Being an effective communicator is an art, and it affects our ability to get our message across to others. An effective communicator can effectively navigate their way through difficult encounters. They are talented in nurturing the love and respect of those that are close. As an effective communicator, you can express your hesitation and uneasiness within a relationship. You can help the other person understand your point of view without defensiveness or undue discomfort.
So it makes sense that an effective communicator can also navigate an inherently difficult relationship such as the parent-teacher one. This is not to say that a parent-teacher relationship has to be difficult. And generally, it is not. When the relationship between your child and his/her teacher is good, then the parent-teacher relationship can be a wonderful experience. Generally, it will be easy to work with the teacher and he/she will willingly accommodate your needs.
When the Relationship is Strained
However, there are times when the relationship is more strained, and it can be much more difficult to work together. Here is where effective communication can make the difference between a great year or a miserable one for your child.
An Effective Communicator Tries to Understand the Other Person’s Point of View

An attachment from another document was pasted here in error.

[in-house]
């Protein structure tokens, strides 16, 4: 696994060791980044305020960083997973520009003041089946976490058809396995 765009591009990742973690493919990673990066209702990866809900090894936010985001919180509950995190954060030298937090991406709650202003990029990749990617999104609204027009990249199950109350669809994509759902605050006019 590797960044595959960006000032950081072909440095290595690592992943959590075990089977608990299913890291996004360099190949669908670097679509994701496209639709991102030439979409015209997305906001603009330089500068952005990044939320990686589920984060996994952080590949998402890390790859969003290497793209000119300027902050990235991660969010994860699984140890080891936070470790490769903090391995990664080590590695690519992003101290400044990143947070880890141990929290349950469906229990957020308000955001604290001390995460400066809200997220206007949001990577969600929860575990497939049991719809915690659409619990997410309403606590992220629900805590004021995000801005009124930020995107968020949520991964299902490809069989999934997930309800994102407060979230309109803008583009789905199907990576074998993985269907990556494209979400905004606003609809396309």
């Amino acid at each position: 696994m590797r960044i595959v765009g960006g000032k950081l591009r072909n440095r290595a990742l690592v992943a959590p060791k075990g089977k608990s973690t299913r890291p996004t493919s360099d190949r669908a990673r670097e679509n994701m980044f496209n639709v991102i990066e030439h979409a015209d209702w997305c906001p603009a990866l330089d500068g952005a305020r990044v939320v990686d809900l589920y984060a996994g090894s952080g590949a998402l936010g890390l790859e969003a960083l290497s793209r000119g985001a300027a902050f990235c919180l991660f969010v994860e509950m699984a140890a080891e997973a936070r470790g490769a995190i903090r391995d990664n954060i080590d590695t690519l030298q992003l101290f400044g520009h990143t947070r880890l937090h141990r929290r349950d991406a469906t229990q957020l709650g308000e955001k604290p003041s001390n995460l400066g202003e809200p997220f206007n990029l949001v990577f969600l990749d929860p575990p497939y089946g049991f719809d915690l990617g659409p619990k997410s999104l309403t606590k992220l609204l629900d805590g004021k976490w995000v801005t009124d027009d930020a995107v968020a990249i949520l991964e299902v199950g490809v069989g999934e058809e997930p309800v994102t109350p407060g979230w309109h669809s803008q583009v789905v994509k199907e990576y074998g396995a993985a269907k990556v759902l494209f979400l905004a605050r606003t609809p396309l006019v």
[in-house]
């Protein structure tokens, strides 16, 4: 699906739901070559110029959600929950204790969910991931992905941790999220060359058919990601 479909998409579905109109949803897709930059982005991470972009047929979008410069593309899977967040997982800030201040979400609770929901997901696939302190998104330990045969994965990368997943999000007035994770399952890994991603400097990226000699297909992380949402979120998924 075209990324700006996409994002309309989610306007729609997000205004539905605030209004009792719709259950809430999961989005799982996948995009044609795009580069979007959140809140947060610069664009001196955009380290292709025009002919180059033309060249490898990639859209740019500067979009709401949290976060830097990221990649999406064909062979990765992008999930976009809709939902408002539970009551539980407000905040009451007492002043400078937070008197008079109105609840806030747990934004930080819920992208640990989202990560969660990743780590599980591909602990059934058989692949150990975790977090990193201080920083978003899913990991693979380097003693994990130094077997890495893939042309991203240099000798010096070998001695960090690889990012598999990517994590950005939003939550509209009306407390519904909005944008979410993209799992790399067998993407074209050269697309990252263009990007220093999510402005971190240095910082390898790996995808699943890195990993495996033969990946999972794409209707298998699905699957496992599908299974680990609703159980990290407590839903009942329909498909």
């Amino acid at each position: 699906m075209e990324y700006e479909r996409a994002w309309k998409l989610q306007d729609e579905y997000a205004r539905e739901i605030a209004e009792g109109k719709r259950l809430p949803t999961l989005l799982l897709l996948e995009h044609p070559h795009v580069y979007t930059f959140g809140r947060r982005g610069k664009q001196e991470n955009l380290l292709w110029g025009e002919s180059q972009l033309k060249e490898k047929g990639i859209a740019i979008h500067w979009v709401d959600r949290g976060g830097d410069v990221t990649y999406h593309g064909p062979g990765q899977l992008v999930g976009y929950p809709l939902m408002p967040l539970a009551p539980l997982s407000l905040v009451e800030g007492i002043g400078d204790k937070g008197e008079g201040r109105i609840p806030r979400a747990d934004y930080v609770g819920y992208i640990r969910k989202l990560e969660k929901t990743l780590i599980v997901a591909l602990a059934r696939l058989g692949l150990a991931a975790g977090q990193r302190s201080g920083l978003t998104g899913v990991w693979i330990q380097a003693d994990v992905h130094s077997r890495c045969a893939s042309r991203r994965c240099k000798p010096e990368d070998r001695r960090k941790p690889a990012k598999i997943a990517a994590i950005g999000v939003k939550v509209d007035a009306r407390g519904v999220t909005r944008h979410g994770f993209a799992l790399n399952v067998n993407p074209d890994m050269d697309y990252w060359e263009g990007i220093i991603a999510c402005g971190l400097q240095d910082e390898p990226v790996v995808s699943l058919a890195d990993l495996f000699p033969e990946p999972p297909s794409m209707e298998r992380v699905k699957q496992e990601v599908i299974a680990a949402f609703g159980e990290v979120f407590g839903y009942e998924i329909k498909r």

When we want to communicate with another, it is wise to try and understand the other person’s point of view. If you were in their situation, how would you be feeling and how would you react? This goes for a spouse, a friend or a colleague as well. It can go a long way in helping to facilitate communication with others.
Teachers today have many challenges. Today, classrooms include many levels of proficiency, students with learning disabilities, various levels of English proficiency, and different cultures. Teachers must complete curriculum, make sure that everyone is learning, fill out mounds of paperwork and teach different modalities. It is an awesome and difficult task.
In addition to this, a teacher often teaches many different classes and possibly up to 100 students every day. The responsibilities are mind-boggling and it is amazing that teachers are able to manage as well as they do.
So when you are unhappy with the way a teacher is handling your child or how s/he is doing in school, keep in mind the many challenges that the teacher is facing on a daily basis.
Do Not Attack
There are a few important things to keep in mind. Firstly if you have a concern or an issue, do not attack the teacher. You are much less likely to gain the cooperation of the teacher if you approach him/her in a negative way. If you feel that the teacher is not understanding your child or not giving him/her the space that s/he needs, schedule a time to talk to the teacher. Explain what you or your child is experiencing in a congenial and non-threatening manner. Perhaps the teacher is lacking background information about your child or s/he needs to hear things from a different perspective. To make sure that you are communicating your ideas effectively, Download a free cheat sheet on how to be an effective communicator here:
Show your child’s teacher how it might be difficult for your child because of his/her particular situation. Listen to what the teacher says and try to understand their point of view. The teacher may have a perspective that you are not aware of and sometimes our children might not be reporting an accurate perspective. Tell the teacher what you have seen work with your child. Be willing to see where your child might need to improve or what things that you can do to help the situation. There are always two sides to a story.